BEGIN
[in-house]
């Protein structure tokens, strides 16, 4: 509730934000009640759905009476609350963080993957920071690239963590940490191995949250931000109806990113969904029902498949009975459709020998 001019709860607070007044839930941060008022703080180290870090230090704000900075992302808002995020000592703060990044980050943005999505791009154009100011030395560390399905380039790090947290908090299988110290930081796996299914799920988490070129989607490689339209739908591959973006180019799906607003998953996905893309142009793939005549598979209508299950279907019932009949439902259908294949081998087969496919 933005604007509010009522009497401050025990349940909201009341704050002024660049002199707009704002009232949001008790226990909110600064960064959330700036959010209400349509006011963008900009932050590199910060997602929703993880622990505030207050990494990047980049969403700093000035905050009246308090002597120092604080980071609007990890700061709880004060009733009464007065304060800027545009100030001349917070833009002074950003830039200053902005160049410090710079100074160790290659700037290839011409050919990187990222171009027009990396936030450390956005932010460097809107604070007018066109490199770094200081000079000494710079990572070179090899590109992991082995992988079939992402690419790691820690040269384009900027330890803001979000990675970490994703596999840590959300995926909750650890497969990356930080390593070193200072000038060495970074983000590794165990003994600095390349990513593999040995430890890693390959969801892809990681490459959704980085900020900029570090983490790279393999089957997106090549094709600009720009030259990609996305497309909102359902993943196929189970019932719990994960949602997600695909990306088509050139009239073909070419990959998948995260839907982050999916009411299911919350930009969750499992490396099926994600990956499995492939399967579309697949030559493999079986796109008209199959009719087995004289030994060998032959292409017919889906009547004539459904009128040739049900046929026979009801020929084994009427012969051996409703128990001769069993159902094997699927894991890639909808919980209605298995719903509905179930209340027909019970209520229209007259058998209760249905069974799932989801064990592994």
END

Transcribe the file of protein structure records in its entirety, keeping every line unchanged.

[in-house]
């Protein structure tokens, strides 16, 4: 509730934000009640759905009476609350963080993957920071690239963590940490191995949250931000109806990113969904029902498949009975459709020998 001019709860607070007044839930941060008022703080180290870090230090704000900075992302808002995020000592703060990044980050943005999505791009154009100011030395560390399905380039790090947290908090299988110290930081796996299914799920988490070129989607490689339209739908591959973006180019799906607003998953996905893309142009793939005549598979209508299950279907019932009949439902259908294949081998087969496919 933005604007509010009522009497401050025990349940909201009341704050002024660049002199707009704002009232949001008790226990909110600064960064959330700036959010209400349509006011963008900009932050590199910060997602929703993880622990505030207050990494990047980049969403700093000035905050009246308090002597120092604080980071609007990890700061709880004060009733009464007065304060800027545009100030001349917070833009002074950003830039200053902005160049410090710079100074160790290659700037290839011409050919990187990222171009027009990396936030450390956005932010460097809107604070007018066109490199770094200081000079000494710079990572070179090899590109992991082995992988079939992402690419790691820690040269384009900027330890803001979000990675970490994703596999840590959300995926909750650890497969990356930080390593070193200072000038060495970074983000590794165990003994600095390349990513593999040995430890890693390959969801892809990681490459959704980085900020900029570090983490790279393999089957997106090549094709600009720009030259990609996305497309909102359902993943196929189970019932719990994960949602997600695909990306088509050139009239073909070419990959998948995260839907982050999916009411299911919350930009969750499992490396099926994600990956499995492939399967579309697949030559493999079986796109008209199959009719087995004289030994060998032959292409017919889906009547004539459904009128040739049900046929026979009801020929084994009427012969051996409703128990001769069993159902094997699927894991890639909808919980209605298995719903509905179930209340027909019970209520229209007259058998209760249905069974799932989801064990592994």